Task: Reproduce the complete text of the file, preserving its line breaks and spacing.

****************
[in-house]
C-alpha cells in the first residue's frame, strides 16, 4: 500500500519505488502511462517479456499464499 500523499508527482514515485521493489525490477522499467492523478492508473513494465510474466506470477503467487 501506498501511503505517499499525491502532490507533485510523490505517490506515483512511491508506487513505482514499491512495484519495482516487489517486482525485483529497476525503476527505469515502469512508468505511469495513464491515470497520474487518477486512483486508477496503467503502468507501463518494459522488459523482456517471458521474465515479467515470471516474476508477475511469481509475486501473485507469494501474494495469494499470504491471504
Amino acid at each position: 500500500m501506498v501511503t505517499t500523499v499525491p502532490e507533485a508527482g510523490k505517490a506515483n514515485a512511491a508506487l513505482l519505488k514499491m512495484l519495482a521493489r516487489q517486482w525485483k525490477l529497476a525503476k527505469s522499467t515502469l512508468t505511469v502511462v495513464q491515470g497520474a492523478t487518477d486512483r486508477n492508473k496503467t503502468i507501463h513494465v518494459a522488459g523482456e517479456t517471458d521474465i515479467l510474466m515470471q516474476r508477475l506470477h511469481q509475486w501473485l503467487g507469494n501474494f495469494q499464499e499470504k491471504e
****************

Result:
[in-house]
C-alpha cells in the first residue's frame, strides 16, 4: 500500500519505488502511462517479456499464499 500523499508527482514515485521493489525490477522499467492523478492508473513494465510474466506470477503467487 501506498501511503505517499499525491502532490507533485510523490505517490506515483512511491508506487513505482514499491512495484519495482516487489517486482525485483529497476525503476527505469515502469512508468505511469495513464491515470497520474487518477486512483486508477496503467503502468507501463518494459522488459523482456517471458521474465515479467515470471516474476508477475511469481509475486501473485507469494501474494495469494499470504491471504
Amino acid at each position: 500500500m501506498v501511503t505517499t500523499v499525491p502532490e507533485a508527482g510523490k505517490a506515483n514515485a512511491a508506487l513505482l519505488k514499491m512495484l519495482a521493489r516487489q517486482w525485483k525490477l529497476a525503476k527505469s522499467t515502469l512508468t505511469v502511462v495513464q491515470g497520474a492523478t487518477d486512483r486508477n492508473k496503467t503502468i507501463h513494465v518494459a522488459g523482456e517479456t517471458d521474465i515479467l510474466m515470471q516474476r508477475l506470477h511469481q509475486w501473485l503467487g507469494n501474494f495469494q499464499e499470504k491471504e